Welcome to Episode #80. I’m your host, Kristi Angevine. Today is a treat, a conversation with Krista St-Germain about grief, emotions, and intentionality. Let's dive in.
Welcome to Habits On Purpose, a podcast for high-achieving women who want to create lifelong habits that give more than they take. You'll get practical strategies for mindset shifts that will help you finally understand the root causes of why you think, feel, and act as you do. And now, here's your host, Physician, and Master Certified Life Coach, Kristi Angevine.
Hello, everyone. Today's episode is a conversation with Master Certified Life Coach Krista St-Germain, a grief expert, and a coach for widowed moms. When her husband was killed by a drunk driver in 2016, Krista’s life was completely flipped upside down. While it would have been really easy to believe that her best days were behind her, thankfully, she discovered life coaching and Post Traumatic Growth, and was able to move forward and create a future that she could actually get excited about.
Now, she coaches and teaches other widows so that they can love life again, too. This makes Krista the perfect person to discuss agency and living with intention, even in the face of things that we cannot control. In our talk, we touch on the most life changing concepts that she learned from coaching. The power of your narrative about your feelings, and as she is an expert on grief, we talked about her perspective on grief and loss.
I hope you find it useful and eye opening. Let's get started.
Kristi Angevine: Welcome to the podcast, everybody. I am so excited to bring you this conversation with the lovely Krista St-Germain. Krista, thanks for coming on to the podcast.
Krista St-Germain: I’m so happy to be here. I saw a pop up on my calendar, and I was like, “Oh, I get to talk to Kristi.” I've been looking forward to it.
Kristi: Yeah, I've been looking forward to it, too. We've known each other for a really long time. I feel like I first saw you at some sort of mastermind life coaching event, and I met you through training and then all the places with live coaching. I can't remember exactly where I first met you.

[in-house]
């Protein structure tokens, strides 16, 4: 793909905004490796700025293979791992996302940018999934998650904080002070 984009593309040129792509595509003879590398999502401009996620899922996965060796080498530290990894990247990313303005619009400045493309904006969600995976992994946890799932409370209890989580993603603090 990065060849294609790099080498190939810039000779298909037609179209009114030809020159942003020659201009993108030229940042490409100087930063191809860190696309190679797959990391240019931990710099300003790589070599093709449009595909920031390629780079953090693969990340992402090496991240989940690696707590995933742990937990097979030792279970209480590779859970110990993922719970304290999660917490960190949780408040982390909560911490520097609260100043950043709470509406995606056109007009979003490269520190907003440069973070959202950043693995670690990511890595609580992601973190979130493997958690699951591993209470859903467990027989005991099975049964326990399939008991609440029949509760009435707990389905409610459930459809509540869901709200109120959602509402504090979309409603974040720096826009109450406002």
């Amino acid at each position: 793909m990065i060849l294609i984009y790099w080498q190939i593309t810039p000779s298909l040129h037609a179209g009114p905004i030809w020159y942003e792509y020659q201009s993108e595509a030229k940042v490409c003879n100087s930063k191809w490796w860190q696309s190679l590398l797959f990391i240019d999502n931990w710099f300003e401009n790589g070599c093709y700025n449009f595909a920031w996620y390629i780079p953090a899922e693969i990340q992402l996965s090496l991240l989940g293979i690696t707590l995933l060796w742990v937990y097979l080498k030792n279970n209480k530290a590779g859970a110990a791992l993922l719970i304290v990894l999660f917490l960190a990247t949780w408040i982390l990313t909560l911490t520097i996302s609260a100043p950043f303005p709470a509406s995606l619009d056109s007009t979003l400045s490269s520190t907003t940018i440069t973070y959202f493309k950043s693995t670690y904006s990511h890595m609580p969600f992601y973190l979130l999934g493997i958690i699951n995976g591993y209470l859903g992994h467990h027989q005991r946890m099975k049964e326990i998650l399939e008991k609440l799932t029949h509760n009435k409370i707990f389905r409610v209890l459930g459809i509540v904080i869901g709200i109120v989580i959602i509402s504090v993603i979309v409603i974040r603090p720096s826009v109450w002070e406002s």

Krista: I can't either. But it feels like a long time.
Kristi: We've had the benefit of having you come in to be a guest coach in some of my programs. My clients always love it when you come in. So, for people who don't yet know you, can you just introduce yourself? Maybe say where you're calling in from in the world, what you do, and maybe if there's a hobby or something you're really passionate about. Something to put a more relatable face to your voice.
Krista: Yeah. I'm Krista St-Germain, a Master Certified Coach. I am a widow, I'm a mom, I host The Widowed Mom Podcast, and I have two kids. I kind of came to this work because I had my own grief experience, right? I never really anticipated that I would be a life coach, never really anticipated that I would be a grief coach, until I just recognized the value of those things.
I live in Wichita, Kansas, which is kind of smack dab in the middle of the country. I went to Philadelphia one time when I was in high school, and this lady said, “Oh, that's the land that God forgot.” Cool, thanks. Really appreciate that. But it is a little flat here.
We are close though, to the Colorado Rocky Mountains. My dad has a cabin up there. So that's probably my favorite place to spend time, is to go to the cabin. It's up at Taylor Reservoir. We hike, we ride four-wheelers, we have side by sides and all the nature-y things I like to do. That’s a little bit about me.
Kristi: You mentioned that you never anticipated that you would become a life coach, be a life coach. I'm guessing that means you also didn't anticipate you were going to be an entrepreneur and start your own business. Is that right?
Krista: Well, no, that's not actually true. Because in my early 20s, I owned two fitness centers. I was a franchisee for a fitness center called Curves, way back in the day. And so, I've kind of always had the entrepreneurial spirit in me. But I got out of that business because honestly, I didn't have the tools that life coaching has given me. I almost filed bankruptcy. I kind of went down in flames there, got myself a full-time job, and got out of that.
At that point in time, I swore that I probably wasn't going to go back into entrepreneurship. So, not a stranger to it. I just didn't have a particularly great end to the first adventure. So, it wasn't something I was really ever envisioning myself doing again, necessarily. You never know where life is going to take you.
Kristi: You never know, right? Let me just ask you about coaching. If you didn't anticipate… Most of us had no clue that life coaching would become such a prominent part of life. What was the thing that was appealing about it to you? And what were some bigger lessons?
Krista: So many things are appealing about it to me. Although, I will say, my introduction to life coaching was actually before my husband died. I had been listening to Brooke Castillo’s podcast. It was really more of a search. I've always liked what you would classify as self-help. And so, I started listening to her podcast, but honestly, the life coaching part of it was a turn off for me.